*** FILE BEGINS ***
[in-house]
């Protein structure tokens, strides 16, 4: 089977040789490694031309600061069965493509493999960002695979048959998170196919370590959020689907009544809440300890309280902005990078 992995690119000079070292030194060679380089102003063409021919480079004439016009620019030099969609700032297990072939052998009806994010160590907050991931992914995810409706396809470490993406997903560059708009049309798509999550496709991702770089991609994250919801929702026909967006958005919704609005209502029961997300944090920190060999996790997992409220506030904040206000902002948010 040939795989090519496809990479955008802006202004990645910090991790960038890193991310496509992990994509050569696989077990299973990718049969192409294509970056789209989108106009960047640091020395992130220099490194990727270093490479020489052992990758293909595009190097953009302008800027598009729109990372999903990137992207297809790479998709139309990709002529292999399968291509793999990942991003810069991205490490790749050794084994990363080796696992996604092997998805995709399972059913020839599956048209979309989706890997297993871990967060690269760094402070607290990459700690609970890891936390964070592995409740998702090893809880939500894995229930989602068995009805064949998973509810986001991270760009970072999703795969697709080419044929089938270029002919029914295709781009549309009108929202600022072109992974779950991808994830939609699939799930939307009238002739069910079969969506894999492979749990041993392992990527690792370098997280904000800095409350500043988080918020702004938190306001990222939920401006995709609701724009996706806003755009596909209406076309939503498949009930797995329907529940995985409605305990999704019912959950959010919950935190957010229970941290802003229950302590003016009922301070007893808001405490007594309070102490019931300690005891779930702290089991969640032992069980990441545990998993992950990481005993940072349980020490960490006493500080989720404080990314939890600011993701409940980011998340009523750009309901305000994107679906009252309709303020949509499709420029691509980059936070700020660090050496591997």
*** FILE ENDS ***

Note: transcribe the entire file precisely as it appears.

[in-house]
């Protein structure tokens, strides 16, 4: 089977040789490694031309600061069965493509493999960002695979048959998170196919370590959020689907009544809440300890309280902005990078 992995690119000079070292030194060679380089102003063409021919480079004439016009620019030099969609700032297990072939052998009806994010160590907050991931992914995810409706396809470490993406997903560059708009049309798509999550496709991702770089991609994250919801929702026909967006958005919704609005209502029961997300944090920190060999996790997992409220506030904040206000902002948010 040939795989090519496809990479955008802006202004990645910090991790960038890193991310496509992990994509050569696989077990299973990718049969192409294509970056789209989108106009960047640091020395992130220099490194990727270093490479020489052992990758293909595009190097953009302008800027598009729109990372999903990137992207297809790479998709139309990709002529292999399968291509793999990942991003810069991205490490790749050794084994990363080796696992996604092997998805995709399972059913020839599956048209979309989706890997297993871990967060690269760094402070607290990459700690609970890891936390964070592995409740998702090893809880939500894995229930989602068995009805064949998973509810986001991270760009970072999703795969697709080419044929089938270029002919029914295709781009549309009108929202600022072109992974779950991808994830939609699939799930939307009238002739069910079969969506894999492979749990041993392992990527690792370098997280904000800095409350500043988080918020702004938190306001990222939920401006995709609701724009996706806003755009596909209406076309939503498949009930797995329907529940995985409605305990999704019912959950959010919950935190957010229970941290802003229950302590003016009922301070007893808001405490007594309070102490019931300690005891779930702290089991969640032992069980990441545990998993992950990481005993940072349980020490960490006493500080989720404080990314939890600011993701409940980011998340009523750009309901305000994107679906009252309709303020949509499709420029691509980059936070700020660090050496591997």